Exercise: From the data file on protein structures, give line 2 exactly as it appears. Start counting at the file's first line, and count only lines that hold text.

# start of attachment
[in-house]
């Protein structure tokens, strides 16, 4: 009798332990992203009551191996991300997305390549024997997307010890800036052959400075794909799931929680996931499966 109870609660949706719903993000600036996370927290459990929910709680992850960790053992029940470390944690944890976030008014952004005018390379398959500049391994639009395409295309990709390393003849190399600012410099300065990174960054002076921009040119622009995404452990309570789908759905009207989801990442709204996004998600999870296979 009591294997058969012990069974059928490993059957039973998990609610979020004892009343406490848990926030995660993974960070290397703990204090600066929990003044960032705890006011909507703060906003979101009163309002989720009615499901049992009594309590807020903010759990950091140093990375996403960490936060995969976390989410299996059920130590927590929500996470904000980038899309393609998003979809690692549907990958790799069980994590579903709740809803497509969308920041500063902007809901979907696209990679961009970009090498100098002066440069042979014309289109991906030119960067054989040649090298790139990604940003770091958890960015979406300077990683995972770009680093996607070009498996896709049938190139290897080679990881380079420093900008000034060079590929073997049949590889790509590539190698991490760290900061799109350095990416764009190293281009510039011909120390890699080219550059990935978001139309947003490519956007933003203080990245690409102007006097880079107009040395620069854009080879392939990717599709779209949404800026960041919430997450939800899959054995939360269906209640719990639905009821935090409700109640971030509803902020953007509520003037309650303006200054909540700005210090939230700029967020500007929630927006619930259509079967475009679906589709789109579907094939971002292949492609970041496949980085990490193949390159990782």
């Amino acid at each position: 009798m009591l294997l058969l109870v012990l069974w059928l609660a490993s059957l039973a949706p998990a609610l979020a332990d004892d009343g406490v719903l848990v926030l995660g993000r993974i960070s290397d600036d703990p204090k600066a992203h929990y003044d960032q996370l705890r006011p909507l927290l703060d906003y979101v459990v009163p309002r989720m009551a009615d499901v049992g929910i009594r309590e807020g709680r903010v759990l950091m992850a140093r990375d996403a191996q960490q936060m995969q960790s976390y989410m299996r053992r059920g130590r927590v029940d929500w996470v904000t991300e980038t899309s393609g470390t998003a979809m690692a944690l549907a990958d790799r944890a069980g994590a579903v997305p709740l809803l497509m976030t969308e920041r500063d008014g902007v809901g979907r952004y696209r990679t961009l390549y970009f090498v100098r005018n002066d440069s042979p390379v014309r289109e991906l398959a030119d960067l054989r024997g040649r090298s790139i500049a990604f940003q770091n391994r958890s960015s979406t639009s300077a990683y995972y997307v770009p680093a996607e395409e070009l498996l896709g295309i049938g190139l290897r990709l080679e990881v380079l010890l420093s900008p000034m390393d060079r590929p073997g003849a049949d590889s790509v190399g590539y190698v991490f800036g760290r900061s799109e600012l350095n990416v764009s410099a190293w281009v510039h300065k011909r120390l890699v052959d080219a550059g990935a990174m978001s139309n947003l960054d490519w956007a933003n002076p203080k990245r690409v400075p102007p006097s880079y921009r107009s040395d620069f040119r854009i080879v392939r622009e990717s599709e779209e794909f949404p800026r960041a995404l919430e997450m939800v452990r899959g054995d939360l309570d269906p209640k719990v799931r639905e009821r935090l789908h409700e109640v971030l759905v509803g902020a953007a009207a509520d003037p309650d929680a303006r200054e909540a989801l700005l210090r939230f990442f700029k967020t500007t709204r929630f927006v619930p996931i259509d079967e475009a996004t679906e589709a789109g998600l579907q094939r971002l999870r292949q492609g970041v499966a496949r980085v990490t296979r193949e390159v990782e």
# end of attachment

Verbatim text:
């Protein structure tokens, strides 16, 4: 009798332990992203009551191996991300997305390549024997997307010890800036052959400075794909799931929680996931499966 109870609660949706719903993000600036996370927290459990929910709680992850960790053992029940470390944690944890976030008014952004005018390379398959500049391994639009395409295309990709390393003849190399600012410099300065990174960054002076921009040119622009995404452990309570789908759905009207989801990442709204996004998600999870296979 009591294997058969012990069974059928490993059957039973998990609610979020004892009343406490848990926030995660993974960070290397703990204090600066929990003044960032705890006011909507703060906003979101009163309002989720009615499901049992009594309590807020903010759990950091140093990375996403960490936060995969976390989410299996059920130590927590929500996470904000980038899309393609998003979809690692549907990958790799069980994590579903709740809803497509969308920041500063902007809901979907696209990679961009970009090498100098002066440069042979014309289109991906030119960067054989040649090298790139990604940003770091958890960015979406300077990683995972770009680093996607070009498996896709049938190139290897080679990881380079420093900008000034060079590929073997049949590889790509590539190698991490760290900061799109350095990416764009190293281009510039011909120390890699080219550059990935978001139309947003490519956007933003203080990245690409102007006097880079107009040395620069854009080879392939990717599709779209949404800026960041919430997450939800899959054995939360269906209640719990639905009821935090409700109640971030509803902020953007509520003037309650303006200054909540700005210090939230700029967020500007929630927006619930259509079967475009679906589709789109579907094939971002292949492609970041496949980085990490193949390159990782």